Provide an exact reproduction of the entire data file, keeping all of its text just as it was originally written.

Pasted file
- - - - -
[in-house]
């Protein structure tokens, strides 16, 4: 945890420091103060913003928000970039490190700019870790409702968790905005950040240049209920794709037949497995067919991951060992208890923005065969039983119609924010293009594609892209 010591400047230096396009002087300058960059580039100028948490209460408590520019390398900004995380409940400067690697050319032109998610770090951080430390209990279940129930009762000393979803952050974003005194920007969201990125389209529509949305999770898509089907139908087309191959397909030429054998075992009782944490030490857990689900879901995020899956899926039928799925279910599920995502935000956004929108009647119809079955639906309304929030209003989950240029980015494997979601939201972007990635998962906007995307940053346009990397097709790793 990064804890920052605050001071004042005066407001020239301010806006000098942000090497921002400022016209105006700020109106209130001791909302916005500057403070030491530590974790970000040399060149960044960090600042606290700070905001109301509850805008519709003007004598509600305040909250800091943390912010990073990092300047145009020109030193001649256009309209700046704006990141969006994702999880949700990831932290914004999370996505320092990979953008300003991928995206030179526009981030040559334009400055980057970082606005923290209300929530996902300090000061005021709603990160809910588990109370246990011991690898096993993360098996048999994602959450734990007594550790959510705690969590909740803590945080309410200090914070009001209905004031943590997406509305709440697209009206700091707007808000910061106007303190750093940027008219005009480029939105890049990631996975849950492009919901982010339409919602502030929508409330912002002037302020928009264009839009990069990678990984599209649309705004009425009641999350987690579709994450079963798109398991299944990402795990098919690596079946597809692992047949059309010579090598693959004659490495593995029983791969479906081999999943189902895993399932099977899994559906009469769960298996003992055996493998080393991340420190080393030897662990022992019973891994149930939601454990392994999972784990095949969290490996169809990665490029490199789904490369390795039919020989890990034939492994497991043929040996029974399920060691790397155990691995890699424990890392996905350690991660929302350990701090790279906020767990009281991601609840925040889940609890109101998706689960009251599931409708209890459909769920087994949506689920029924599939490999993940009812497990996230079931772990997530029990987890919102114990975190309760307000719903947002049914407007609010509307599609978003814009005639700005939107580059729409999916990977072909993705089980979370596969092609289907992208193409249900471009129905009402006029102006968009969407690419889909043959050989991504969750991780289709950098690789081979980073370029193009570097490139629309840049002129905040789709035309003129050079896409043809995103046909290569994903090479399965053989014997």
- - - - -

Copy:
[in-house]
């Protein structure tokens, strides 16, 4: 945890420091103060913003928000970039490190700019870790409702968790905005950040240049209920794709037949497995067919991951060992208890923005065969039983119609924010293009594609892209 010591400047230096396009002087300058960059580039100028948490209460408590520019390398900004995380409940400067690697050319032109998610770090951080430390209990279940129930009762000393979803952050974003005194920007969201990125389209529509949305999770898509089907139908087309191959397909030429054998075992009782944490030490857990689900879901995020899956899926039928799925279910599920995502935000956004929108009647119809079955639906309304929030209003989950240029980015494997979601939201972007990635998962906007995307940053346009990397097709790793 990064804890920052605050001071004042005066407001020239301010806006000098942000090497921002400022016209105006700020109106209130001791909302916005500057403070030491530590974790970000040399060149960044960090600042606290700070905001109301509850805008519709003007004598509600305040909250800091943390912010990073990092300047145009020109030193001649256009309209700046704006990141969006994702999880949700990831932290914004999370996505320092990979953008300003991928995206030179526009981030040559334009400055980057970082606005923290209300929530996902300090000061005021709603990160809910588990109370246990011991690898096993993360098996048999994602959450734990007594550790959510705690969590909740803590945080309410200090914070009001209905004031943590997406509305709440697209009206700091707007808000910061106007303190750093940027008219005009480029939105890049990631996975849950492009919901982010339409919602502030929508409330912002002037302020928009264009839009990069990678990984599209649309705004009425009641999350987690579709994450079963798109398991299944990402795990098919690596079946597809692992047949059309010579090598693959004659490495593995029983791969479906081999999943189902895993399932099977899994559906009469769960298996003992055996493998080393991340420190080393030897662990022992019973891994149930939601454990392994999972784990095949969290490996169809990665490029490199789904490369390795039919020989890990034939492994497991043929040996029974399920060691790397155990691995890699424990890392996905350690991660929302350990701090790279906020767990009281991601609840925040889940609890109101998706689960009251599931409708209890459909769920087994949506689920029924599939490999993940009812497990996230079931772990997530029990987890919102114990975190309760307000719903947002049914407007609010509307599609978003814009005639700005939107580059729409999916990977072909993705089980979370596969092609289907992208193409249900471009129905009402006029102006968009969407690419889909043959050989991504969750991780289709950098690789081979980073370029193009570097490139629309840049002129905040789709035309003129050079896409043809995103046909290569994903090479399965053989014997």